Reading many of the articles in anticipation of the Pope’s visit to America I notice much the same journalistic boilerplate that was used in the Pope’s visit to South America. The divided flock template along with the supposed tension of a doctrinal defender
being pastoral. Like the phony Church versus science divide they also see it as impossible to both believe in dogma and to take in pastoral concerns.
After reading one of the better profile pieces posted at Creative Minority Report I wondered how the modern journalist would have written a piece on Jesus two thousands years ago.
The following contains boilerplate that I lifted from a couple articles and massaged accordingly.
JERUSALEM (Roto Reuters) In Yeshua’s visit this Sunday to Jerusalem he will find a flock wrestling with what the coming of the Messiah means.
The younger generation considers the Messiah important, but many such as the zealots want a larger role in the coming kingdom. Many others want a greater say in how the Temple and the Synagogues operate.
Many Rabbis trying to balance their Jewish identity with the influx of Greek and Roman culture into the land end up catching grief from both the Sadducees and the Pharisees.
Despite these divisions, Jews from across the Diaspora and spectrum of belief are excited by Yeshua’s visit. Though many have a difficult time trying to get a handle on this so-called Messiah and he appears to be a mass of contradictions. Yeshua has been heard enforcing adherence to traditional Jewish doctrines and has even taken them a radical step farther by condemning divorce and even saying that to sin in your thoughts is the same as actually breaking a commandment given to us by Moses. He even said that divorce was given by Moses because of "hardness of heart" and that it was not so from the beginning. While at the same time taking the hard line on various doctrines and sending out his disciples to do the same, he has also been known to take a more pastoral approach by eating with sinners and has even taking a tax collector among his disciples and even gone so far as calling us to "love our enemies" – Samaritans included.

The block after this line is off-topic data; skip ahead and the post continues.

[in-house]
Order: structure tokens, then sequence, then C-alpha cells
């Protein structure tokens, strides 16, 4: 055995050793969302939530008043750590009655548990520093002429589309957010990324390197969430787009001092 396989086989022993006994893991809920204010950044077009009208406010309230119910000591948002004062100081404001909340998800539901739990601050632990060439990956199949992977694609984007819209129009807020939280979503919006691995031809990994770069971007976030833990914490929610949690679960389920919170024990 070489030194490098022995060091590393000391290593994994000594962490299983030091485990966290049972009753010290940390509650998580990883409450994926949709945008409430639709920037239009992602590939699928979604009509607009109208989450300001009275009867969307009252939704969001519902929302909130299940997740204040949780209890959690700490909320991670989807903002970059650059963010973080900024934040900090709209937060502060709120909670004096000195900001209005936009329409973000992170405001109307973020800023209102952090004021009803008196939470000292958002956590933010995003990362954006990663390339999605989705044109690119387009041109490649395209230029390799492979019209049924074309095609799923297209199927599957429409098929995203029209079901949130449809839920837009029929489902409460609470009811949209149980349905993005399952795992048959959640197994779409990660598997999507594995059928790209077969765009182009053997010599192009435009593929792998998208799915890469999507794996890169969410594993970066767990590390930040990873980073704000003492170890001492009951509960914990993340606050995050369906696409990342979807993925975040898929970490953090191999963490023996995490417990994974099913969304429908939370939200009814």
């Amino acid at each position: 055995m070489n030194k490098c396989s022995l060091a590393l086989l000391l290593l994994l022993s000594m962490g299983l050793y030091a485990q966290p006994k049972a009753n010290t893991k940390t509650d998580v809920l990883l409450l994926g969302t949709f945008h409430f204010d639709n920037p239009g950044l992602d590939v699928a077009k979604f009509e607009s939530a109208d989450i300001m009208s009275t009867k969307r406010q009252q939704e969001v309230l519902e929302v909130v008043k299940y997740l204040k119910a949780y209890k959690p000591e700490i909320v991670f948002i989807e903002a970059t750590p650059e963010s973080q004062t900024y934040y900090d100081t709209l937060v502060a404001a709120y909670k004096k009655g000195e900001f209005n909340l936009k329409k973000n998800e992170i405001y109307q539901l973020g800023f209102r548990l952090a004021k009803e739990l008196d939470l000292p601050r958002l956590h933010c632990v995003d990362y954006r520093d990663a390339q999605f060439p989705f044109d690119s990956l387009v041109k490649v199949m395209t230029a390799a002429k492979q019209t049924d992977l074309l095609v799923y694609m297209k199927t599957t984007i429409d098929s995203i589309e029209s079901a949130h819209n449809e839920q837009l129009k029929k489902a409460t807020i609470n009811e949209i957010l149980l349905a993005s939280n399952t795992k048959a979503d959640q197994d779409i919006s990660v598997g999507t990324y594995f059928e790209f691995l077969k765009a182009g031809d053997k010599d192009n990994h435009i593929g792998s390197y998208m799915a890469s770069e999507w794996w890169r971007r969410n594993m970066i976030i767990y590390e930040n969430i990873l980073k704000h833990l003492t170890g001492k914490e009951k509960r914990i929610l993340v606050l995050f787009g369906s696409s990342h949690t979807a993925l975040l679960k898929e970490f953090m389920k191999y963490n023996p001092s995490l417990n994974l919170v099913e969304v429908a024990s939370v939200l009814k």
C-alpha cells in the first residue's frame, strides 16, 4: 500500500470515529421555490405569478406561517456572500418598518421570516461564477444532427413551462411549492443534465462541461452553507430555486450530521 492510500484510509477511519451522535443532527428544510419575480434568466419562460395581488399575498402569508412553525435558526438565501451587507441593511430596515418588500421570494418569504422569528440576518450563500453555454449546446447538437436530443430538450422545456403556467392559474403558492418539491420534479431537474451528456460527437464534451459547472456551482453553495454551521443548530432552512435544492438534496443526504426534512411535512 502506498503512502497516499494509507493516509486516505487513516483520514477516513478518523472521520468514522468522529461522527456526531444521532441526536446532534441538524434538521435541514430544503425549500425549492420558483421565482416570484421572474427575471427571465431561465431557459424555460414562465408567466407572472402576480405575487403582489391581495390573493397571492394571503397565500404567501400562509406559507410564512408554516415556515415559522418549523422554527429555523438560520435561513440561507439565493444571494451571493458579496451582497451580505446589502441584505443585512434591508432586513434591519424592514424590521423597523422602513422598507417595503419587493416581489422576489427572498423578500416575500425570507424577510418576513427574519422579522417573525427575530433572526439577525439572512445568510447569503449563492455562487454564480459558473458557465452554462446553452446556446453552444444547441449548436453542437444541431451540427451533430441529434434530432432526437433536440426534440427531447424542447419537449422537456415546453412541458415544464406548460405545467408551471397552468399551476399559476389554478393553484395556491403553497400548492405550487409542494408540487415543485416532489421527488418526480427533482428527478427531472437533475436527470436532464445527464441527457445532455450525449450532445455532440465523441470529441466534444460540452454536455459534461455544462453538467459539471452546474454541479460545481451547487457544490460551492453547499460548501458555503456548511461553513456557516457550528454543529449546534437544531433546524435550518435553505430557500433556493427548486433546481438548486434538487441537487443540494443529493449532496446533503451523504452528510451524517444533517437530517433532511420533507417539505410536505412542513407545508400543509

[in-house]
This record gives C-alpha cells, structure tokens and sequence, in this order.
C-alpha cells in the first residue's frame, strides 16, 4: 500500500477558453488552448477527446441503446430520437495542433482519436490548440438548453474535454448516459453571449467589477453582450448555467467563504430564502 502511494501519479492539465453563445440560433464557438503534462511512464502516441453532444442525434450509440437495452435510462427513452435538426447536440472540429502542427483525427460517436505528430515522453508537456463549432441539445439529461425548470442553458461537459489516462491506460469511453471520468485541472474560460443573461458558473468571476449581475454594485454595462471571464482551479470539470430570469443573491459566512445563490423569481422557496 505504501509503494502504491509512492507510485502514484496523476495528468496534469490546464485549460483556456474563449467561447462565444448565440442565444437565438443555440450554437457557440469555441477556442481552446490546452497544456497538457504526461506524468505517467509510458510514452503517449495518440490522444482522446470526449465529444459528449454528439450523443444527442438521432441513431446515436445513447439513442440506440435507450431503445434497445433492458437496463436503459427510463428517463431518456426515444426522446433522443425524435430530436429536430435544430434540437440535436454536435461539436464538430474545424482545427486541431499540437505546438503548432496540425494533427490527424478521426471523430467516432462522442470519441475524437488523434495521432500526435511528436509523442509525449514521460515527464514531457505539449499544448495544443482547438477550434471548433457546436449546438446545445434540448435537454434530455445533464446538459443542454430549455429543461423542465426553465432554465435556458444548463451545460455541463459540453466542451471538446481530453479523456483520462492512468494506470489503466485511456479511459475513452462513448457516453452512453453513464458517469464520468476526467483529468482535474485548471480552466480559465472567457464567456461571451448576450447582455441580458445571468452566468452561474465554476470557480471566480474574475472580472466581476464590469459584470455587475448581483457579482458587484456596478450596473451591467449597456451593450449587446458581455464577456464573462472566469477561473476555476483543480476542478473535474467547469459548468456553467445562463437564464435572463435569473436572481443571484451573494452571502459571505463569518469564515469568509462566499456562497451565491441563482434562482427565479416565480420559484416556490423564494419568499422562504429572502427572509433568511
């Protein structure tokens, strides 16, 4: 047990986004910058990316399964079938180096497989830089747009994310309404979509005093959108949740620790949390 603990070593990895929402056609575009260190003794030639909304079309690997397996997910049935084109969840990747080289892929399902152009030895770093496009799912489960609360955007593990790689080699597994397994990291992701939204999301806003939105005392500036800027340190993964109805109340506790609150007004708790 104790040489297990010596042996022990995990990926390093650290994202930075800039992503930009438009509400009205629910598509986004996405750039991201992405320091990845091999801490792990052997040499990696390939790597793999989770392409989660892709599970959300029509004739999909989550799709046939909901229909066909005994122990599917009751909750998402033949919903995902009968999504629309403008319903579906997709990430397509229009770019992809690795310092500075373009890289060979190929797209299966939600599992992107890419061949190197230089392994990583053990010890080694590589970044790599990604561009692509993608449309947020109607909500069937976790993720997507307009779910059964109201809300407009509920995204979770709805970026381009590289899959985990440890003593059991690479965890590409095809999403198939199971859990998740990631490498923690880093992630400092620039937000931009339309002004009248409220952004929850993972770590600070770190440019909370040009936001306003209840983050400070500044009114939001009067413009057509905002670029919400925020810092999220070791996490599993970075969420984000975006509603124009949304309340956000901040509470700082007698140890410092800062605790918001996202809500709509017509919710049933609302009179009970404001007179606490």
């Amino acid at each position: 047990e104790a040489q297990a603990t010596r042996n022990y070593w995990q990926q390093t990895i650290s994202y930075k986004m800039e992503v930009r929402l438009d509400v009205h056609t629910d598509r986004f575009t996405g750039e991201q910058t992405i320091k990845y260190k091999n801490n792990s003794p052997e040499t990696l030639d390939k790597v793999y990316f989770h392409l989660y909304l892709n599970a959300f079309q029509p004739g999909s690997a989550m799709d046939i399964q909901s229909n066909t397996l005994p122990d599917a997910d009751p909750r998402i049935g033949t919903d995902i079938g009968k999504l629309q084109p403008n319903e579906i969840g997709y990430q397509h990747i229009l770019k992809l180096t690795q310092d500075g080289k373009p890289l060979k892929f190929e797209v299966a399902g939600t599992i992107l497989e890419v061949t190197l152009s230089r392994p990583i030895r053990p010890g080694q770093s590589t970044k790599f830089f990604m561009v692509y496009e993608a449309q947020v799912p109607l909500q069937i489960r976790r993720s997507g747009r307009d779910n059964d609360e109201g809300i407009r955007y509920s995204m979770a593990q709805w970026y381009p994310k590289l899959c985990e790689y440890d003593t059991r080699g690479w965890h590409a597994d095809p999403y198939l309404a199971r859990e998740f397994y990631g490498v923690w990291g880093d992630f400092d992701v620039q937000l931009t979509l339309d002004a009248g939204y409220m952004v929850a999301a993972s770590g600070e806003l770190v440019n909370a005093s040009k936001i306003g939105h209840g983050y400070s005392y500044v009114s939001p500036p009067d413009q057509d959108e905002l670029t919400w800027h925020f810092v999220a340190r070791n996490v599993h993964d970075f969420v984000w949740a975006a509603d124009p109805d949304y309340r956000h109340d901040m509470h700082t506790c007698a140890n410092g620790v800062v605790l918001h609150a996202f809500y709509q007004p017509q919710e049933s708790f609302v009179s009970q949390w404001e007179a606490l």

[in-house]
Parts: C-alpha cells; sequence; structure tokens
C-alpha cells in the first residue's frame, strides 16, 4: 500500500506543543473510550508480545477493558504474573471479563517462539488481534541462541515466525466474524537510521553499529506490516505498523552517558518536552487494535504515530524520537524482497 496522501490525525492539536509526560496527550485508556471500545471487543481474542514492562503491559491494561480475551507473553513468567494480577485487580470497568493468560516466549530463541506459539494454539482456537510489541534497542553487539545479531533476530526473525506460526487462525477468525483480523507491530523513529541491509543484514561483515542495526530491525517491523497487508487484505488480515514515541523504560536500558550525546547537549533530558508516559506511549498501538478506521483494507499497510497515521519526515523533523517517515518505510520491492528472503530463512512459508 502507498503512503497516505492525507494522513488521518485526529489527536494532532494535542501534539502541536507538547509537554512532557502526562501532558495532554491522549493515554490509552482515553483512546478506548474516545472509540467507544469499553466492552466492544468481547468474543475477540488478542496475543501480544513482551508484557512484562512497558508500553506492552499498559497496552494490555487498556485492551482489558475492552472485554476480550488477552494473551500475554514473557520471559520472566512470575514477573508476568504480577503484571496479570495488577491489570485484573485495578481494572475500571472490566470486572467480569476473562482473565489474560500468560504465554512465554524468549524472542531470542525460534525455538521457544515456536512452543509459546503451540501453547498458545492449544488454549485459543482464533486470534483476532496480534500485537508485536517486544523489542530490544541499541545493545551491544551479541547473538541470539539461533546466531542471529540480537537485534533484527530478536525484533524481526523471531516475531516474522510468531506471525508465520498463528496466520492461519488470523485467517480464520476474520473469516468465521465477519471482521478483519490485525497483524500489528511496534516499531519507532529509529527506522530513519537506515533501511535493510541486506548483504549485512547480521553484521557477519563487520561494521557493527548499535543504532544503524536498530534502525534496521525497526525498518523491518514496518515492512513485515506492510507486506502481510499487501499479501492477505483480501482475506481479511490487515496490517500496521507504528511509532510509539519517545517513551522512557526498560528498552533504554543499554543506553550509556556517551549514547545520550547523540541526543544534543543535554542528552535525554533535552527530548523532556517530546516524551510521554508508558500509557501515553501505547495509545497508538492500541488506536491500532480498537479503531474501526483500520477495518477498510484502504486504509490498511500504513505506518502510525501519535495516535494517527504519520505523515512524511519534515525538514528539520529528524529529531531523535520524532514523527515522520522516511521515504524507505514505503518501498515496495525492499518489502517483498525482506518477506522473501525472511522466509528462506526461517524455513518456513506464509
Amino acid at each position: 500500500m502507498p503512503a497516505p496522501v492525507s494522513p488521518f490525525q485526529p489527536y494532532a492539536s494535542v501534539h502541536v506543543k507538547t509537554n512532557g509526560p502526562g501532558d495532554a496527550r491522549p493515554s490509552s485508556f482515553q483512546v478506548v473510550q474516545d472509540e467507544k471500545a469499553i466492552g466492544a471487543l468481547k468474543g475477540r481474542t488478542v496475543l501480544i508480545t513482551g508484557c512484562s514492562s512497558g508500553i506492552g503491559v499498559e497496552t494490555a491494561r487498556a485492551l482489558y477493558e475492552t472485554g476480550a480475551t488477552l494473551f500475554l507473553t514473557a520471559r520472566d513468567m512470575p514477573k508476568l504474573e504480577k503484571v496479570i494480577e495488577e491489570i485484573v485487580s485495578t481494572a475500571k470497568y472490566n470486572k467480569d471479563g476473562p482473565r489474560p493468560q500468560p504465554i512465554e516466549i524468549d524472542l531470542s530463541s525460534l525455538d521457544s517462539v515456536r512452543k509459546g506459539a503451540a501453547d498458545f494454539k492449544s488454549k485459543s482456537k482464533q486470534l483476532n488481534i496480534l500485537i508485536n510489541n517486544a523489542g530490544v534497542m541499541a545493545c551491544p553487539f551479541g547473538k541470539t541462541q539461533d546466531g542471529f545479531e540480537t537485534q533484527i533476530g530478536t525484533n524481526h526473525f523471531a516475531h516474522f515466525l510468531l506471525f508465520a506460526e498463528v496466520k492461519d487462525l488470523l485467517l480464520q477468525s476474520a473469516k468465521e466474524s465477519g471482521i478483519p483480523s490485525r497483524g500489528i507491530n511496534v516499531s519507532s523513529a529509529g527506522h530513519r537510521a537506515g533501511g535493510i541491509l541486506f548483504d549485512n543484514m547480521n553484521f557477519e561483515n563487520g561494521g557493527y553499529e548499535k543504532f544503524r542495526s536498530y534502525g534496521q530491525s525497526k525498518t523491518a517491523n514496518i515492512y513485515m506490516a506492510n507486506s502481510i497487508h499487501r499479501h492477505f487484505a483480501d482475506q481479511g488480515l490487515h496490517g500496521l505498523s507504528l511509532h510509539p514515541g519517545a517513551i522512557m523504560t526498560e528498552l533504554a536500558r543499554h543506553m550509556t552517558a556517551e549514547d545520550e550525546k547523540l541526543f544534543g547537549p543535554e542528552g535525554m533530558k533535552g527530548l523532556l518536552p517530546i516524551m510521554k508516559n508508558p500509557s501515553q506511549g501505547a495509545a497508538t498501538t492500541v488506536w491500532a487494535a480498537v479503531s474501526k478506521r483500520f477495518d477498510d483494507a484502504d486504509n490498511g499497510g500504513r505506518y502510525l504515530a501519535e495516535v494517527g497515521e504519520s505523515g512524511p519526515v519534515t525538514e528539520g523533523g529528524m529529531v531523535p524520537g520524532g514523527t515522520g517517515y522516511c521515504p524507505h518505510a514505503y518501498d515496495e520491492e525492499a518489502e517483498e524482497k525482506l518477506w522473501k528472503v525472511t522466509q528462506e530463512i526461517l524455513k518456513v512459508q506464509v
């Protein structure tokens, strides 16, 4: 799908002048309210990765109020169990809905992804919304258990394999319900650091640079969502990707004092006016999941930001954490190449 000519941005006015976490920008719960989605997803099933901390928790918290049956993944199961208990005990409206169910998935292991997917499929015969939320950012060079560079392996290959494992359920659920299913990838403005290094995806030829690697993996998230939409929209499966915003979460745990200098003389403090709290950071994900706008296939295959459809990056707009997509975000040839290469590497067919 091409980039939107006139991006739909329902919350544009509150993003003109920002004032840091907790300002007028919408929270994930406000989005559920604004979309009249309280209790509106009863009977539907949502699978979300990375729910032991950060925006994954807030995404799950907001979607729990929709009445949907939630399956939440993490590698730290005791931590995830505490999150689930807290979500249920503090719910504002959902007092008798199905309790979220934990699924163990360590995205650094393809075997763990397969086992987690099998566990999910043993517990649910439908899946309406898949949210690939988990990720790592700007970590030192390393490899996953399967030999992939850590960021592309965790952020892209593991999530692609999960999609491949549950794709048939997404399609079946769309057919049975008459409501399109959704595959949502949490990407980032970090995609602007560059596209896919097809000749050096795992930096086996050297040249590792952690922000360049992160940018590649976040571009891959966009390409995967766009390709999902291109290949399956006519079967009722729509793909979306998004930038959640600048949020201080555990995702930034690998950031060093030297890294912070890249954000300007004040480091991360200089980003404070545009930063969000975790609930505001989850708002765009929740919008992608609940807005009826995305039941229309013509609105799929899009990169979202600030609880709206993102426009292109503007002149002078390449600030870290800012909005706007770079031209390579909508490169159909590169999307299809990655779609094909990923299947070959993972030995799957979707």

"I think he’s going to come in and try to inspire. As Messiah, he’s really taken the positive track on a lot of issues. I don’t think there’s any reason he wouldn’t continue to do so now," said a ruler who knows him and was instructed by him but does not want to be identified.
Residents of Israel don’t know much about Yeshua. But surveys conducted ahead of his visit found three-quarters of Jews view him favorably. They are clamoring to see him and many plan to greet him with Palm branches. Some though dispute the various surveys conducted and think that the people are quite fickle on this subject and might change their opinion even within a weeks time. One survey conducted asking who they thought Yeshua was showed that "Some say John the Baptist, others say Elijah, and others Jeremiah or one of the prophets."
There has also been much concern over a speech that is rumored to be made in front of the Temple and many predict a "stern message" and a "rebuke" to members of this priestly group. Some feel that the Sadducees have become too secular and have betrayed their Jewish faith by not adhering to traditional Jewish teaching. More and more parents are concerned about sending their children to the Temple for instruction since this priestly group denies life after death. The Sadducees using form criticism and other modern tools only hold to the Torah and deny the prophetic books usually included in scripture by others.
But young adult Jews are fed up with the fight, according to Jonah bar Joseph, a sociologist of religion who studies Jerusalem Jews.
"They’ve become very impatient, and probably rightly so, with older generations, who see everything in terms of Pharisee-Sadducee, Sadducee-Pharisee, who they see as sometimes enjoying the ideological battle, even if it doesn’t get them anywhere," Jonah bar Joseph said. "Problems aren’t being solved, but people are yelling at one another."
One visit by this so-called Messiah Yeshua won’t solve the problems of Jerusalem But by coming here., he can show Jews— even briefly — what it might be like to be truly united by faith.